Transformers Armada: Season 1, Part 2

Hasbro toys may be great for the kids, but when it comes to creating a dramatic animated series, Transformers Armada should have been left at the bottom of the toy box.

Transformers Armada

Distributor: Sony Pictures
Cast: Gary Chalk, David Kaye
MPAA rating: N/A
Network: Wea
First date: 2002
US Release Date: 2006-09-26

You cannot fault a person for being skeptical over an animated series based upon a pre-teen product line. After all, Hollywood regularly clones movies from old TV sitcoms and fabricates flimsy storylines out of video games -- seemingly without any guilt. So these Transformer Armada toy stories, if you will, should come as no great surprise to anyone. Transformers is Saturday morning entertainment, as well as Toys "R" Us staples. This second DVD collection of the first season includes 26 action packed episodes and soulless entertainment.

The general plot focuses on two warring Transformer factions, Autobots and Decepticons. The Autobots are the good guys; the Decepticons the bad. Each side is in a constant battle to control planet Cybertron, with Mini-Cons -- smaller Transformers -- treated like warfare fodder. These Mini-Cons are a lost race of Transformers, awakened after an extended hibernation on Earth. After the Autobots and Decepticons trace the Mini-Cons' signal emanating from Earth, each party makes harnessing the Mini-Cons power their number one goal. And whichever side links up with these half-sized beings first attains great new powers.

Although this series has tried to give these hardware configurations personality and human characteristics, far too little warmth comes off the screen. Any moments of familiarity and true likeability are rare and oftentimes unintentionally funny. One huge Decepticon Transformer named Tidal Wave, for example, has a voice much like Cookie Monster on Sesame Street. He is big and dumb, but doesn't reveal a jones for cookies like his PBS voice double. And wouldn't that be great? A metallic cookie addict? Instead, he only exudes dull blood thirstiness.

Starscream is another highly visible Decepticon who later changes his loyalty to the Autobots, although nobody is ever quite sure what his true intentions are. He appears to be more concerned with getting revenge on Megatron, the Decepticon leader, rather than committing himself wholly to the Autobot quest. It is impossible to take Starscream's menacing pose seriously, however, because his voice is almost exactly like Krusty The Clown on The Simpsons. Listening to him had me expecting to see scenes of that Simpsons character's insincere kid show behavior, but it never happened. Sunscream also quotes Jack Nicholson's "You can't handle the truth" at point, yet this reference will most certainly be lost on the kids.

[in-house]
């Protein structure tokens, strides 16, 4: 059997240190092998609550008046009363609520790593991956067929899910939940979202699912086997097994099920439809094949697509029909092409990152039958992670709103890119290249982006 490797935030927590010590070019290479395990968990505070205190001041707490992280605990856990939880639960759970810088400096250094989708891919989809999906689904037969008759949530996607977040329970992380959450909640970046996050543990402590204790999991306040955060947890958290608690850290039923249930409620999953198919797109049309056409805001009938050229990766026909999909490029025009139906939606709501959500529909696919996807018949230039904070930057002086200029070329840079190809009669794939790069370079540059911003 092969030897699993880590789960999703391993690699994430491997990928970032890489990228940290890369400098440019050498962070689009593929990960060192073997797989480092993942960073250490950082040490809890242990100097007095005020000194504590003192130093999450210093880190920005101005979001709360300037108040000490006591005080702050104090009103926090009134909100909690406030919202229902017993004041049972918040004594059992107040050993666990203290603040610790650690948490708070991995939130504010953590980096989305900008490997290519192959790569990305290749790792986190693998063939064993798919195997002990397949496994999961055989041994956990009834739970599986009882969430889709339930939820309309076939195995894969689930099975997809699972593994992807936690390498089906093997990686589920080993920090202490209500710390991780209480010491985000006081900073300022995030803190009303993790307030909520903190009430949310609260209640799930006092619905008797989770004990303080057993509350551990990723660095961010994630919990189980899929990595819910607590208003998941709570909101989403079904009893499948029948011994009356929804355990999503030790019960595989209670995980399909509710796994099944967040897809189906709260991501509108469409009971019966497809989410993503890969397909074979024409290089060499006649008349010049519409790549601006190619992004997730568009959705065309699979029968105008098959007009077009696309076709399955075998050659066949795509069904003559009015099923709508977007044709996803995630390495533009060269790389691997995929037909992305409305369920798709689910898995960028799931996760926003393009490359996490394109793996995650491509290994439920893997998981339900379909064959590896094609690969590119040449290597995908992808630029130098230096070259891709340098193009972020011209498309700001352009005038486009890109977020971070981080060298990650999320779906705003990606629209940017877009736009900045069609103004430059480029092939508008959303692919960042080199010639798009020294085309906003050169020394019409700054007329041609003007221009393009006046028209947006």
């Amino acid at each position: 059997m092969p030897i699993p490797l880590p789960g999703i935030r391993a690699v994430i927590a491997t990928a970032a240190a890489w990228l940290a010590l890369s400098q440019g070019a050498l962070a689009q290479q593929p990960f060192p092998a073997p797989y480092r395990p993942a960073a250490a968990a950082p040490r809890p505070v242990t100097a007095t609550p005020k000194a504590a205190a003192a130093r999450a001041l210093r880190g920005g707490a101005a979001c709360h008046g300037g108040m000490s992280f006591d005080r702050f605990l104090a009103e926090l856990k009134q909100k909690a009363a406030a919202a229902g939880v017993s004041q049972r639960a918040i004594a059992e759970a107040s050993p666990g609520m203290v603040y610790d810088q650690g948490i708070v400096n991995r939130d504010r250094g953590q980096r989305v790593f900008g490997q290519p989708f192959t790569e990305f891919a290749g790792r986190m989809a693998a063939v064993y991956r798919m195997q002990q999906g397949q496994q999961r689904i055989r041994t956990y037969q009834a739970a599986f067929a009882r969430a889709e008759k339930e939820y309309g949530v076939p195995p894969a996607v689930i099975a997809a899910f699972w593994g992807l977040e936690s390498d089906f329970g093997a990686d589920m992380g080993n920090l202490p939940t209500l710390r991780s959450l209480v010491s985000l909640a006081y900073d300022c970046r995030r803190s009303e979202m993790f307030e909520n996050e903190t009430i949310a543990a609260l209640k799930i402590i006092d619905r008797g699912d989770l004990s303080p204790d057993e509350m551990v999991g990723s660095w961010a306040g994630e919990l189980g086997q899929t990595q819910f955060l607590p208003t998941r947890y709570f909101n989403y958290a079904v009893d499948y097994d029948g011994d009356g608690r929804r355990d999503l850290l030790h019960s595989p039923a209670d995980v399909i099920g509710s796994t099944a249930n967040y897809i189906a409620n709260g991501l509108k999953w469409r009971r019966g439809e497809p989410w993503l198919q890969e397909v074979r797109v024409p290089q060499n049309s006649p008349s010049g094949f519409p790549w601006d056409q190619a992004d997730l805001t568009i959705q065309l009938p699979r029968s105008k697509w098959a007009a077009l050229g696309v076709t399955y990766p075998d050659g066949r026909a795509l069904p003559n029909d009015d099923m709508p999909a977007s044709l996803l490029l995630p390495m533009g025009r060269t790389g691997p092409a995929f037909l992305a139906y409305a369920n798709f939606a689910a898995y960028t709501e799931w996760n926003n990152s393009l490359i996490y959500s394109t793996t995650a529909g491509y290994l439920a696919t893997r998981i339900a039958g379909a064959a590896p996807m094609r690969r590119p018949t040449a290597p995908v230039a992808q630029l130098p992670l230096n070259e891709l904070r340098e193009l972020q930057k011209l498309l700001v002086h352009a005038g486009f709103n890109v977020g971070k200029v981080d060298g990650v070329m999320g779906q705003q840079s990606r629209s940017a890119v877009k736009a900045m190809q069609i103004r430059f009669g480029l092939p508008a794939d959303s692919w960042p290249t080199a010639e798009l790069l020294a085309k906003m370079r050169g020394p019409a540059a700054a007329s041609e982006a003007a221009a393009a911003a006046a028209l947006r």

DVD 2, in this four disc set, mainly focuses on Krusty, er, Starscream, too. For example, the kids in the show (there are five of them) give Starscream a gift for bringing them back a Mars rock. But Starscream is confused about this act of kindness; as if he's going through the first stages of discovering his own humanity. Such a humanity transformation might have been fascinating, but the series doesn't pursue it. The key moment of DVD 2 occurs in an episode titled "Crisis", toward the end of the disc. Autobot leader Optimus Prime sacrifices his life to interfere with a powerful weapon, called the Hydra Cannon, targeted at Earth.

Optimus Prime's death is the juncture where this series is at its marginal best. Up until then, the battles between Autobots and the Decepticons amounted to wars without consequences. Sure, loyalty changed and friendships were tarnished; but until somebody dies, it's a little bit like a baseball game where nobody keeps score. Soon after his demise, second in command Hot Shot attempts to fill Optimus Prime's large shoes. But it is clear he is not quite ready for Optimus Prime time.

For Transformer newbies like me, DVD 3 is when this series finally begins to make some sense. In addition to the countless Transformer robots, there are also those five aforementioned young kids that help (and sometimes hinder) their metallic warrior Autobot friends. If you jumped into the middle of it all as I did, it is difficult to figure out how this human quintet is connected to these interplanetary mechanical beings. During DVD 3, there are extended scenes showing one boy named Rad interacting with his father and mother. And like father, like son, Rad's father was also a curious child – one who was especially fascinated with stars in the sky. When Rad tells his parents about this unusual, secret life he has been living, in aid of these imaginative beings, his father is surprisingly unsurprised by his son's activities -- probably because he has dreamt many of these very same adventurous dreams himself.

Rad's family scenes help give the series a wider scope, although there are not nearly enough of them. There are too many battle scenes, but never enough story background. Johnny-Come-Latelys will find themselves sitting through a succession of Autobot and Decepticaon fights, and end up wondering why they should even care. What separates these episodes from playing Rock 'Em Sock 'Em robots as a kid? Anything? Furthermore, the best science fiction always asks intriguing "what if" questions. What if man landed on Mars? Or. What if Martians landed on Earth? These Transformer battles, on the other hand, are so distant from reality, you won't find yourself asking any "what if" questions, or feeling much empathy toward the Mini-Cons' plight..